This Article offers a rhetorical analysis of the term “lawfare.” It is concerned with both Dunlap’s intended meaning and the textual implications and latent significations within the discourse on law and war from which the term “lawfare” evolves and which it references. That is, what ideas are attached to law and to war as specific human products, and how lawfare expresses ideas about each of them, and to ideas about their relationship?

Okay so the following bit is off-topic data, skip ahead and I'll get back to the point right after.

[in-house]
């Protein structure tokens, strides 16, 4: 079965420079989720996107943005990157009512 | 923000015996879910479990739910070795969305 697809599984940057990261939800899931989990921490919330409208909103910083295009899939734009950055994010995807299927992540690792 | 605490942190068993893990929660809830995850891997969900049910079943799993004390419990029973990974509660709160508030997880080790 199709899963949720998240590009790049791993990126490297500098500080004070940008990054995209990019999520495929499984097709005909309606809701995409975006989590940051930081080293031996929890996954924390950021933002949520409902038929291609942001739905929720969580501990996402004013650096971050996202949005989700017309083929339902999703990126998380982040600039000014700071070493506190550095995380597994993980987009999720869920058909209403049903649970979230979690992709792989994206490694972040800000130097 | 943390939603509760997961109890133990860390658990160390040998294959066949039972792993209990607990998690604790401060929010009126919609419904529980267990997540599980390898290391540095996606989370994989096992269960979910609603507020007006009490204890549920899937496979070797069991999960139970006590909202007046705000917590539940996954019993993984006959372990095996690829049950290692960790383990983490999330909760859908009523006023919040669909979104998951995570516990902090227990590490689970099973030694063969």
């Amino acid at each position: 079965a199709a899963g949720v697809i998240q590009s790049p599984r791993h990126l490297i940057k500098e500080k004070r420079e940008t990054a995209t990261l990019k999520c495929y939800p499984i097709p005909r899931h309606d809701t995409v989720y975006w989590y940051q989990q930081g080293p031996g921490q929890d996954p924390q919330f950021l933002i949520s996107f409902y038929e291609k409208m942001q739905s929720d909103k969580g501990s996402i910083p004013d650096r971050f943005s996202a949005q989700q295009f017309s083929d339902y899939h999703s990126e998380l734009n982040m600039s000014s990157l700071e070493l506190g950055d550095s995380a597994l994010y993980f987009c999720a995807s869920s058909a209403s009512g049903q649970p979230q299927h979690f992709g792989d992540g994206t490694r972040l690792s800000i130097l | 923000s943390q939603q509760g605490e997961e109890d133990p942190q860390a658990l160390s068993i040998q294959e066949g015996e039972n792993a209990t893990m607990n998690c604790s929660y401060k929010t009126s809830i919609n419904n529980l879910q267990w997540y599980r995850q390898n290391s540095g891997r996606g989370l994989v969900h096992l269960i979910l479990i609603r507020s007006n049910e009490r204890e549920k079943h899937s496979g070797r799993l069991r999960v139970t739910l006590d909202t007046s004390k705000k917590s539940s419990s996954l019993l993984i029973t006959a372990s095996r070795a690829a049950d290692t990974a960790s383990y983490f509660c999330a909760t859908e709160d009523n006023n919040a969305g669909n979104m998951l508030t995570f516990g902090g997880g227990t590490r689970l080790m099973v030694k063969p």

This Article offers arhetoricalanalysis of the term "lawfare. " It examines the term within the context of its historical genesis, and reviews its evolving definition. Drawing upon insights from non-legal disciplines, the Article argues that rhetorically, "lawfare" indicates alternative and critical ways to think of law in relation to war.
Tawia Baidoe Ansah,
Lawfare: A Rhetorical Analysis
, 43 Case W. Res. J. Int'l. L. 87
Available at: http://ecollections.law.fiu.edu/faculty_publications/106